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Former National Guardsman Accused of Plotting Islamic State-Inspired Attack 'Similar' to Fort Hood

If convicted, the suspect will face 20 years in prison.

Supporters of the Islamic State carry the terror group's flag. (AP Photo)

A Virginia man was arrested over the holiday weekend for allegedly plotting a terrorist attack on U.S. soil.

Mohamed Bailor Jalloh, 26, of Sterling and a former member of the Army National Guard, is expected to make his first appearance in U.S. District Court in Alexandria Tuesday, according to a statement from the Department of Justice.

Jalloh was arrested Sunday for attempting to provide material support the Islamic State terror group.

“In March 2016, a now-deceased member of ISIL brokered an introduction between Jalloh and an individual in the United States who actually was an FBI confidential human source (CHS),” the statement read, citing court documents and proceedings. “The ISIL member was actively plotting an attack in the United States and believed the attack would be carried out with the assistance of Jalloh and the CHS.”

The statement noted that Jalloh and the undercover agent met twice — once in April and once in May.

“During the April meeting, Jalloh told the CHS that he was a former member of the Virginia Army National Guard, but that he had decided to quit after listening to online lectures by Anwar al-Aulaqi, a deceased leader of Al-Qaeda in the Arabian Peninsula,” the statement continued. “Jalloh stated that he recently had taken a six-month trip to Africa, where he had met with ISIL members in Nigeria and first began communicating online with the ISIL member who later brokered his introduction to the CHS.”

Jalloh, a native of Sierra Leone who obtained U.S. citizenship, began his service with the Virginia National Guard April 30, 2009. He held the rank of specialist in the 276th Engineer Battalion, 91st Troop Command as a combat engineer. He was honorably discharged from the National Guard in April 2015.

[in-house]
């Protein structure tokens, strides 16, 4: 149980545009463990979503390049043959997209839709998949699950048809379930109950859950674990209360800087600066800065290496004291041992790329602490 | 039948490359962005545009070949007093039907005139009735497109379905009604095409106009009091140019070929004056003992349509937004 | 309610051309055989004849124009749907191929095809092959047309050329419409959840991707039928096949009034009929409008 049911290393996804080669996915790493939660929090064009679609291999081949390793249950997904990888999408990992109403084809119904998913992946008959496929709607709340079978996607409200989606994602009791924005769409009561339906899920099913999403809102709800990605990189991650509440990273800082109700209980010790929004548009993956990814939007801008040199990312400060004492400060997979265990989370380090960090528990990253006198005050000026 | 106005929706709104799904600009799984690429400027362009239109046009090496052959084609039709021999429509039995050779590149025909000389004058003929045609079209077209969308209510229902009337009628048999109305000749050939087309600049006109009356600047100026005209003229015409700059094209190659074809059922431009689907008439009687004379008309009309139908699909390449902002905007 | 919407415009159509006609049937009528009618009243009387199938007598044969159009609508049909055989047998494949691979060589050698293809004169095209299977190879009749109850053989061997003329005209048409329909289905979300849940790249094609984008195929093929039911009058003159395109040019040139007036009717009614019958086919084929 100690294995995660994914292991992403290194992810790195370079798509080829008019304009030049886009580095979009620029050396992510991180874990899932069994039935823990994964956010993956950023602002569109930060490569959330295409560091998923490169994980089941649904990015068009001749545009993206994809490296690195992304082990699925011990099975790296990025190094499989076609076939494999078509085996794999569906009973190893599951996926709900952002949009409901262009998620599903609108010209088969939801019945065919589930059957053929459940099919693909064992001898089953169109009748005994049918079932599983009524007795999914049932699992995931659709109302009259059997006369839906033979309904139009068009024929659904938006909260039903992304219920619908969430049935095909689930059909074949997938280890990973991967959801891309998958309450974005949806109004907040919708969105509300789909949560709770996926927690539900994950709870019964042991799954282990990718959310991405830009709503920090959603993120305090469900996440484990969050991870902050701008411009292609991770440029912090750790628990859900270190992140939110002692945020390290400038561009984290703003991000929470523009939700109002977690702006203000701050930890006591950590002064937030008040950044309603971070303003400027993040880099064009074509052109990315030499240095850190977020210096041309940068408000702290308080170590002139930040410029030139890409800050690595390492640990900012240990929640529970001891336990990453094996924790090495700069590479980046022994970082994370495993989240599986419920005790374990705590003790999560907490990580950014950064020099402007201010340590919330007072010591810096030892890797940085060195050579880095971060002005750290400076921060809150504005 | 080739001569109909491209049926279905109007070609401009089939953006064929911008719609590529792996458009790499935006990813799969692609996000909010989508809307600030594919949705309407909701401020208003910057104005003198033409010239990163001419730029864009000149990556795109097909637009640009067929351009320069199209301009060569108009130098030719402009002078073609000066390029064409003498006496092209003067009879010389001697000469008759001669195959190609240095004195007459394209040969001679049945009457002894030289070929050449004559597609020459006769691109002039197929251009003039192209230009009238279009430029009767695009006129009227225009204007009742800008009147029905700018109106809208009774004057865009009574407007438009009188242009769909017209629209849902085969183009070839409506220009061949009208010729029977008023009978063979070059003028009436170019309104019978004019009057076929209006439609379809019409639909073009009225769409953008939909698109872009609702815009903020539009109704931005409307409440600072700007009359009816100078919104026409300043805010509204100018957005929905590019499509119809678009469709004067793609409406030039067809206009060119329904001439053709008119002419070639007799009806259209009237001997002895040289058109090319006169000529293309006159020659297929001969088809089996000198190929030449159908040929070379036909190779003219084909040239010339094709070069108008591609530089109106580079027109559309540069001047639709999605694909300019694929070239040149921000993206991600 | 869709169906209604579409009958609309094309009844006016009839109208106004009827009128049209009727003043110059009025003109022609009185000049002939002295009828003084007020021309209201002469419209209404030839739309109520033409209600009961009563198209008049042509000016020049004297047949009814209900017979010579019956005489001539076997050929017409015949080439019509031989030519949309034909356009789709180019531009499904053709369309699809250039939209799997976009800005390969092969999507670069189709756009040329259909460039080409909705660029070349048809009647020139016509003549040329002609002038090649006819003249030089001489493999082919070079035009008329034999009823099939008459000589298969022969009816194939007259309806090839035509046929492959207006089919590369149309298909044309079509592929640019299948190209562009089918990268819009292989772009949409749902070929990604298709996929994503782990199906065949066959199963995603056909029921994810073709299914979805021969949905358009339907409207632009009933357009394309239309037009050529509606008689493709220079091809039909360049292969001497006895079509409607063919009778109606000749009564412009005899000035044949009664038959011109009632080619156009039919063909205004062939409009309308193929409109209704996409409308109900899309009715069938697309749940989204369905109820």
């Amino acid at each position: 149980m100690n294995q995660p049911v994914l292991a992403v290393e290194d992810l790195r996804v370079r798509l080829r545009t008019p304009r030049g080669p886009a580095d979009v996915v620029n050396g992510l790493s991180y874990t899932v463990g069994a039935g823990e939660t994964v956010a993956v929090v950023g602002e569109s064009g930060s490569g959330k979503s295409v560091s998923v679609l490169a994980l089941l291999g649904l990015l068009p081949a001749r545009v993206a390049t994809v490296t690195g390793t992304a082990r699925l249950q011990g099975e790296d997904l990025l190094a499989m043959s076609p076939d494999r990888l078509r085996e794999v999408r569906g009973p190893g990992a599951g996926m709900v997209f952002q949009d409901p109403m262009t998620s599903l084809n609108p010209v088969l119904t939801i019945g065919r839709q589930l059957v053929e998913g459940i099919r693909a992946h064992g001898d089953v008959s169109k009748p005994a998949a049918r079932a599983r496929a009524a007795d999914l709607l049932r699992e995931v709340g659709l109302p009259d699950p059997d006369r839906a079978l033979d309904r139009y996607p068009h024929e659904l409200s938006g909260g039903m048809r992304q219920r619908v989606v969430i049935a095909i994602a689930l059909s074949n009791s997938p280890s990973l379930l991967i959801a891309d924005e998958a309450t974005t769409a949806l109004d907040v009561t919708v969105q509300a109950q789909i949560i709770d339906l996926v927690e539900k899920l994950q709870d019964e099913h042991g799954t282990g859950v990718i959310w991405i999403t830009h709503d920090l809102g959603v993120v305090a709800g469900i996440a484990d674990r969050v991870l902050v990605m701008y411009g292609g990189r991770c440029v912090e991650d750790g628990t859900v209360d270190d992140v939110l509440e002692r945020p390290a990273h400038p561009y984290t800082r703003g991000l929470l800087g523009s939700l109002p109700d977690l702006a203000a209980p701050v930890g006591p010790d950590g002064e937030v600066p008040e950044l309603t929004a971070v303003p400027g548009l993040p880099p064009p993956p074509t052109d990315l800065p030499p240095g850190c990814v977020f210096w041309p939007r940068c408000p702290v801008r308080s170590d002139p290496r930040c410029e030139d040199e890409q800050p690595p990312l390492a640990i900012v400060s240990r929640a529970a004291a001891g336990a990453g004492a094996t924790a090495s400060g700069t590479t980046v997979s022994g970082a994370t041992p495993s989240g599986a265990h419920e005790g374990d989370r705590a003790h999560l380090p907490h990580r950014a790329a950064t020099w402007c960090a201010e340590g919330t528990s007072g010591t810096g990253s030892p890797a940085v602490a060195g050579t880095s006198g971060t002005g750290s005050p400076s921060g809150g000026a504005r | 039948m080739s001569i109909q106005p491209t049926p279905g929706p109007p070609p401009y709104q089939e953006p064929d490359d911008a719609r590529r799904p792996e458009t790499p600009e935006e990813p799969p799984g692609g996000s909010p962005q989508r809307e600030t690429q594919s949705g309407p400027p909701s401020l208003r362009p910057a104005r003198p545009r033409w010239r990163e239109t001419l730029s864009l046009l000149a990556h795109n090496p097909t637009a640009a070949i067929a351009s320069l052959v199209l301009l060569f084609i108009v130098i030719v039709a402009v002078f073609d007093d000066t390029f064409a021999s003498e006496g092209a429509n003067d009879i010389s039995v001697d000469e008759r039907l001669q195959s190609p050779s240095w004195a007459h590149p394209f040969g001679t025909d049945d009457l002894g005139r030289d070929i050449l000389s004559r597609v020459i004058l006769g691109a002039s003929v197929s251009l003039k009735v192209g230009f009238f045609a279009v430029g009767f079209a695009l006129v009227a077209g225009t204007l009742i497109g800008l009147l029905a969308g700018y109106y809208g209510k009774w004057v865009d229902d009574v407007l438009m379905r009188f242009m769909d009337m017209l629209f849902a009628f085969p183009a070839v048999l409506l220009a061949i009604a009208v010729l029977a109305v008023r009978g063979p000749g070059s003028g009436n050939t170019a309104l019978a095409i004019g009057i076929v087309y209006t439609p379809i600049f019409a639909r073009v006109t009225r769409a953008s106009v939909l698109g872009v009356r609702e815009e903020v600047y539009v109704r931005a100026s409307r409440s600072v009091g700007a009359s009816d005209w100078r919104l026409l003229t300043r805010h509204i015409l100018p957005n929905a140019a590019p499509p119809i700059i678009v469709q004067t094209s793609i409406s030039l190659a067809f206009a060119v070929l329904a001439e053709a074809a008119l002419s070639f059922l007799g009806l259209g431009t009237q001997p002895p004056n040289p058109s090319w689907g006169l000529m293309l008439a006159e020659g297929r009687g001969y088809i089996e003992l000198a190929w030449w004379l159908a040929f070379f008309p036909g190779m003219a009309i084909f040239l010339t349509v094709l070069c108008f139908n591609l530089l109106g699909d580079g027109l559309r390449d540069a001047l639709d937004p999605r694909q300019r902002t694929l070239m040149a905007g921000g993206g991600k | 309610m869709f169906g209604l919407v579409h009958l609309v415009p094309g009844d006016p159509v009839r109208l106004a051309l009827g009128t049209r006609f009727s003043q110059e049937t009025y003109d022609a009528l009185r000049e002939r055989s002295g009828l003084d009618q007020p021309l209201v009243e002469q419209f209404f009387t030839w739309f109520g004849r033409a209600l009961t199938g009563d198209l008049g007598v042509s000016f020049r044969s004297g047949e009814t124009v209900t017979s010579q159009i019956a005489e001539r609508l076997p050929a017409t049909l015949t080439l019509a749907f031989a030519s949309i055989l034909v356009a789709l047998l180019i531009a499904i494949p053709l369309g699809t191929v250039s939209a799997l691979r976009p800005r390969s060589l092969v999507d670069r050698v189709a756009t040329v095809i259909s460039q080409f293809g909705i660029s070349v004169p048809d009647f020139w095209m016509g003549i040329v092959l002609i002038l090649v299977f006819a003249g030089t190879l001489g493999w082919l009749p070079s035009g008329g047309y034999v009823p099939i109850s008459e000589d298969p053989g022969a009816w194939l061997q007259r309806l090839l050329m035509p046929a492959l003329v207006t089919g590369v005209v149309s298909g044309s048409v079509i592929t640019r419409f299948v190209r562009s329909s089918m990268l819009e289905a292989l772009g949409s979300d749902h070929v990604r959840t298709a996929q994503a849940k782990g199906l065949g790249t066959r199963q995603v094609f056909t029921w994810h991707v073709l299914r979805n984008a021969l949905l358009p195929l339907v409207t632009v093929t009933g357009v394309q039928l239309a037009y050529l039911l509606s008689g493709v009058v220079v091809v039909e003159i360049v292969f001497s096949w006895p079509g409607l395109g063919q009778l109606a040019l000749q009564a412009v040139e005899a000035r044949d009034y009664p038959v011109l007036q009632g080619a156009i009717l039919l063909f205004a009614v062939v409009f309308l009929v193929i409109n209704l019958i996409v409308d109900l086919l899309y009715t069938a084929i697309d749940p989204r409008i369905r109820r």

According to the DOJ, Jalloh told the FBI source that he often thought about conducting a terror attack and that he knew how to shoot guns.

“Jalloh praised the gunman who killed five U.S. military members in a terrorist attack in Chattanooga, Tennessee, in July 2015, and stated that he had been thinking about conducting an attack similar to the November 2009 attack at Ft. Hood, Texas,” the statement said.

In May, Jalloh told the undercover operative that he wanted to plan an attack during the Muslim holy month of Ramadan, which began June 5 and ended July 5.

According to the report released Tuesday, Jalloh traveled to North Carolina in June where he made a failed attempt to buy guns.

On Sunday, he managed to purchase and test-shoot a Stag Arms assault rifle at a northern Virginia gun dealership, the Department of Justice reported.

“Unbeknownst to Jalloh, the rifle was rendered inoperable before he left the dealership with the weapon. Jalloh was arrested the following day and the FBI seized the rifle,” a department spokesman said.

If convicted, Jalloh will face 20 years in prison.

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